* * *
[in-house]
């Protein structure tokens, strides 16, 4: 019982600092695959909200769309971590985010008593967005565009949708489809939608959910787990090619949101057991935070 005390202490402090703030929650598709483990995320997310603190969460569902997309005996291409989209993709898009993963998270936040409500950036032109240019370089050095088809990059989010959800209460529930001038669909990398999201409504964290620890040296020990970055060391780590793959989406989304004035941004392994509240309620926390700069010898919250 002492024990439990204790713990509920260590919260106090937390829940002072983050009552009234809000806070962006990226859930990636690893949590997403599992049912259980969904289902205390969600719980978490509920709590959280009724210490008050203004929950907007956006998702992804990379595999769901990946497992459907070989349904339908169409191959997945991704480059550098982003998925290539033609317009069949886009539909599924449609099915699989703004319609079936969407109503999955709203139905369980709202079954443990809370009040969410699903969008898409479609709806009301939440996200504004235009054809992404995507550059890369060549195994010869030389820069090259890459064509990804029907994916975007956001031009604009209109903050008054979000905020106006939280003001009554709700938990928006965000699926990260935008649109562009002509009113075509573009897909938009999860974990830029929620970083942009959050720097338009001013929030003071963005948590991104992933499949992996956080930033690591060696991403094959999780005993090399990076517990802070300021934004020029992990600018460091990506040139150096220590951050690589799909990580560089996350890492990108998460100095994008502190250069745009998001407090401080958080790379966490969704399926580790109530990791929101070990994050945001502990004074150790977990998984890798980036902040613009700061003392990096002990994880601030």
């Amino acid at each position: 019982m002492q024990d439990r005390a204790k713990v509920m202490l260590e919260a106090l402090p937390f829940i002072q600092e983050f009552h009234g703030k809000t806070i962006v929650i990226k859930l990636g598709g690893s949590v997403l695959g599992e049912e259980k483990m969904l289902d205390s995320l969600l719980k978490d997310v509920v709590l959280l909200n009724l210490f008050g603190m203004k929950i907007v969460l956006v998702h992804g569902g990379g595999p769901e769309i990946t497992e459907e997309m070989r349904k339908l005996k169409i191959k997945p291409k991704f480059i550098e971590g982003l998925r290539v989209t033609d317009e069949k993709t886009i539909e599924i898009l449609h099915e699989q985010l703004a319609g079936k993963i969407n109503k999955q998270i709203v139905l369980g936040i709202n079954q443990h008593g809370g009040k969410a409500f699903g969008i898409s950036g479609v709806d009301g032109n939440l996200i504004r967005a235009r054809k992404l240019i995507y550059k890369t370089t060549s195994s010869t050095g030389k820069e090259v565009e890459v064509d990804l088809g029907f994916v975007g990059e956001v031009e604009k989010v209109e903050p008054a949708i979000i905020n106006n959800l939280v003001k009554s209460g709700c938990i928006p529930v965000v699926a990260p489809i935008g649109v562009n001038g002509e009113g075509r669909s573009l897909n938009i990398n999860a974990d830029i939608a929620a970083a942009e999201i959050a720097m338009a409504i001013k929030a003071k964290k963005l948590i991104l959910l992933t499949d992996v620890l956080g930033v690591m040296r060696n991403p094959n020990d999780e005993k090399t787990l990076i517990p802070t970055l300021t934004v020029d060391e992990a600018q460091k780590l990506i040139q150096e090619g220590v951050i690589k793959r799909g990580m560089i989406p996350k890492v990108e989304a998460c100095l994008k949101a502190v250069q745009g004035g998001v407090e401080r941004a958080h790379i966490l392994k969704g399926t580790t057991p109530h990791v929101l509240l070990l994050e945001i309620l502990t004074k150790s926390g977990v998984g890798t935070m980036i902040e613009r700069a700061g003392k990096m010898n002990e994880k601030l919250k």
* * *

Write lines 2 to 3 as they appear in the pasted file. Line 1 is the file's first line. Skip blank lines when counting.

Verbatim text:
């Protein structure tokens, strides 16, 4: 019982600092695959909200769309971590985010008593967005565009949708489809939608959910787990090619949101057991935070 005390202490402090703030929650598709483990995320997310603190969460569902997309005996291409989209993709898009993963998270936040409500950036032109240019370089050095088809990059989010959800209460529930001038669909990398999201409504964290620890040296020990970055060391780590793959989406989304004035941004392994509240309620926390700069010898919250 002492024990439990204790713990509920260590919260106090937390829940002072983050009552009234809000806070962006990226859930990636690893949590997403599992049912259980969904289902205390969600719980978490509920709590959280009724210490008050203004929950907007956006998702992804990379595999769901990946497992459907070989349904339908169409191959997945991704480059550098982003998925290539033609317009069949886009539909599924449609099915699989703004319609079936969407109503999955709203139905369980709202079954443990809370009040969410699903969008898409479609709806009301939440996200504004235009054809992404995507550059890369060549195994010869030389820069090259890459064509990804029907994916975007956001031009604009209109903050008054979000905020106006939280003001009554709700938990928006965000699926990260935008649109562009002509009113075509573009897909938009999860974990830029929620970083942009959050720097338009001013929030003071963005948590991104992933499949992996956080930033690591060696991403094959999780005993090399990076517990802070300021934004020029992990600018460091990506040139150096220590951050690589799909990580560089996350890492990108998460100095994008502190250069745009998001407090401080958080790379966490969704399926580790109530990791929101070990994050945001502990004074150790977990998984890798980036902040613009700061003392990096002990994880601030």
């Amino acid at each position: 019982m002492q024990d439990r005390a204790k713990v509920m202490l260590e919260a106090l402090p937390f829940i002072q600092e983050f009552h009234g703030k809000t806070i962006v929650i990226k859930l990636g598709g690893s949590v997403l695959g599992e049912e259980k483990m969904l289902d205390s995320l969600l719980k978490d997310v509920v709590l959280l909200n009724l210490f008050g603190m203004k929950i907007v969460l956006v998702h992804g569902g990379g595999p769901e769309i990946t497992e459907e997309m070989r349904k339908l005996k169409i191959k997945p291409k991704f480059i550098e971590g982003l998925r290539v989209t033609d317009e069949k993709t886009i539909e599924i898009l449609h099915e699989q985010l703004a319609g079936k993963i969407n109503k999955q998270i709203v139905l369980g936040i709202n079954q443990h008593g809370g009040k969410a409500f699903g969008i898409s950036g479609v709806d009301g032109n939440l996200i504004r967005a235009r054809k992404l240019i995507y550059k890369t370089t060549s195994s010869t050095g030389k820069e090259v565009e890459v064509d990804l088809g029907f994916v975007g990059e956001v031009e604009k989010v209109e903050p008054a949708i979000i905020n106006n959800l939280v003001k009554s209460g709700c938990i928006p529930v965000v699926a990260p489809i935008g649109v562009n001038g002509e009113g075509r669909s573009l897909n938009i990398n999860a974990d830029i939608a929620a970083a942009e999201i959050a720097m338009a409504i001013k929030a003071k964290k963005l948590i991104l959910l992933t499949d992996v620890l956080g930033v690591m040296r060696n991403p094959n020990d999780e005993k090399t787990l990076i517990p802070t970055l300021t934004v020029d060391e992990a600018q460091k780590l990506i040139q150096e090619g220590v951050i690589k793959r799909g990580m560089i989406p996350k890492v990108e989304a998460c100095l994008k949101a502190v250069q745009g004035g998001v407090e401080r941004a958080h790379i966490l392994k969704g399926t580790t057991p109530h990791v929101l509240l070990l994050e945001i309620l502990t004074k150790s926390g977990v998984g890798t935070m980036i902040e613009r700069a700061g003392k990096m010898n002990e994880k601030l919250k």